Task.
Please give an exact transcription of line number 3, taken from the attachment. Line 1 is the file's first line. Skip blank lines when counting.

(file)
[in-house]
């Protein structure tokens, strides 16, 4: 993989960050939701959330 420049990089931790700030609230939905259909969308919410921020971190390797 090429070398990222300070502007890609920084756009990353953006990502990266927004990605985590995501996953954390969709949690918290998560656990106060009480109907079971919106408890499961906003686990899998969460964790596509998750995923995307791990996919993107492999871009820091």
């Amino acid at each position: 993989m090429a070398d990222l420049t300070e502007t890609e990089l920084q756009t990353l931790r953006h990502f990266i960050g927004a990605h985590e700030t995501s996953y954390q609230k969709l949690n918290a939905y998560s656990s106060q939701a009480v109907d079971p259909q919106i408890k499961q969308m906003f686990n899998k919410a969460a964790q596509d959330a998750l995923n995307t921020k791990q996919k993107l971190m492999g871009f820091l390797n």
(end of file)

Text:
């Amino acid at each position: 993989m090429a070398d990222l420049t300070e502007t890609e990089l920084q756009t990353l931790r953006h990502f990266i960050g927004a990605h985590e700030t995501s996953y954390q609230k969709l949690n918290a939905y998560s656990s106060q939701a009480v109907d079971p259909q919106i408890k499961q969308m906003f686990n899998k919410a969460a964790q596509d959330a998750l995923n995307t921020k791990q996919k993107l971190m492999g871009f820091l390797n």